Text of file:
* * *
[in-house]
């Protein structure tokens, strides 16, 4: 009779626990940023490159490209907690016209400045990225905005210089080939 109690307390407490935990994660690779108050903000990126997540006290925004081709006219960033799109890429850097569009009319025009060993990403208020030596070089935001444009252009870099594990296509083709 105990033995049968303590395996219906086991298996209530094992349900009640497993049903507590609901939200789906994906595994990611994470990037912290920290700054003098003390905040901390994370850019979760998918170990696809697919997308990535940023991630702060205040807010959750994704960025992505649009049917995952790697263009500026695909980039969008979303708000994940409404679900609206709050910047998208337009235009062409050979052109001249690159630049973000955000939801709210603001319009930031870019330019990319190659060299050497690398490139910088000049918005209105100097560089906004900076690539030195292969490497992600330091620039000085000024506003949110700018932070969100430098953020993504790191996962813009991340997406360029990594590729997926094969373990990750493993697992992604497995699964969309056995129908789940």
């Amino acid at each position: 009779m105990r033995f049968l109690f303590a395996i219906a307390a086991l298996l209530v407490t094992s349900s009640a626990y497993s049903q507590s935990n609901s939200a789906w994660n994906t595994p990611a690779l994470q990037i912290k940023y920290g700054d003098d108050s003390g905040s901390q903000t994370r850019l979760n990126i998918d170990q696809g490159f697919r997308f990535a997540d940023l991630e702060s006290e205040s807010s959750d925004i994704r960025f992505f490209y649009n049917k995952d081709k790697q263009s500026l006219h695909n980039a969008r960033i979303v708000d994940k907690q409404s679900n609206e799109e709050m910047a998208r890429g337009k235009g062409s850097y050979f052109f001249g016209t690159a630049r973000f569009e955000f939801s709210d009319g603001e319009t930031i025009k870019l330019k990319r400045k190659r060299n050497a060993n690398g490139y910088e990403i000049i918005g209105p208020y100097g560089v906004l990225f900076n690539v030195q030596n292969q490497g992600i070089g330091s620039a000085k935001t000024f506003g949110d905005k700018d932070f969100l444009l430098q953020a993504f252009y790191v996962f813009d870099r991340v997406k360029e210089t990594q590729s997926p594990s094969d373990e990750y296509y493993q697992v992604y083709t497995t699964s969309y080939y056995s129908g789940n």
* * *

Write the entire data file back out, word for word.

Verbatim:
[in-house]
């Protein structure tokens, strides 16, 4: 009779626990940023490159490209907690016209400045990225905005210089080939 109690307390407490935990994660690779108050903000990126997540006290925004081709006219960033799109890429850097569009009319025009060993990403208020030596070089935001444009252009870099594990296509083709 105990033995049968303590395996219906086991298996209530094992349900009640497993049903507590609901939200789906994906595994990611994470990037912290920290700054003098003390905040901390994370850019979760998918170990696809697919997308990535940023991630702060205040807010959750994704960025992505649009049917995952790697263009500026695909980039969008979303708000994940409404679900609206709050910047998208337009235009062409050979052109001249690159630049973000955000939801709210603001319009930031870019330019990319190659060299050497690398490139910088000049918005209105100097560089906004900076690539030195292969490497992600330091620039000085000024506003949110700018932070969100430098953020993504790191996962813009991340997406360029990594590729997926094969373990990750493993697992992604497995699964969309056995129908789940």
């Amino acid at each position: 009779m105990r033995f049968l109690f303590a395996i219906a307390a086991l298996l209530v407490t094992s349900s009640a626990y497993s049903q507590s935990n609901s939200a789906w994660n994906t595994p990611a690779l994470q990037i912290k940023y920290g700054d003098d108050s003390g905040s901390q903000t994370r850019l979760n990126i998918d170990q696809g490159f697919r997308f990535a997540d940023l991630e702060s006290e205040s807010s959750d925004i994704r960025f992505f490209y649009n049917k995952d081709k790697q263009s500026l006219h695909n980039a969008r960033i979303v708000d994940k907690q409404s679900n609206e799109e709050m910047a998208r890429g337009k235009g062409s850097y050979f052109f001249g016209t690159a630049r973000f569009e955000f939801s709210d009319g603001e319009t930031i025009k870019l330019k990319r400045k190659r060299n050497a060993n690398g490139y910088e990403i000049i918005g209105p208020y100097g560089v906004l990225f900076n690539v030195q030596n292969q490497g992600i070089g330091s620039a000085k935001t000024f506003g949110d905005k700018d932070f969100l444009l430098q953020a993504f252009y790191v996962f813009d870099r991340v997406k360029e210089t990594q590729s997926p594990s094969d373990e990750y296509y493993q697992v992604y083709t497995t699964s969309y080939y056995s129908g789940n």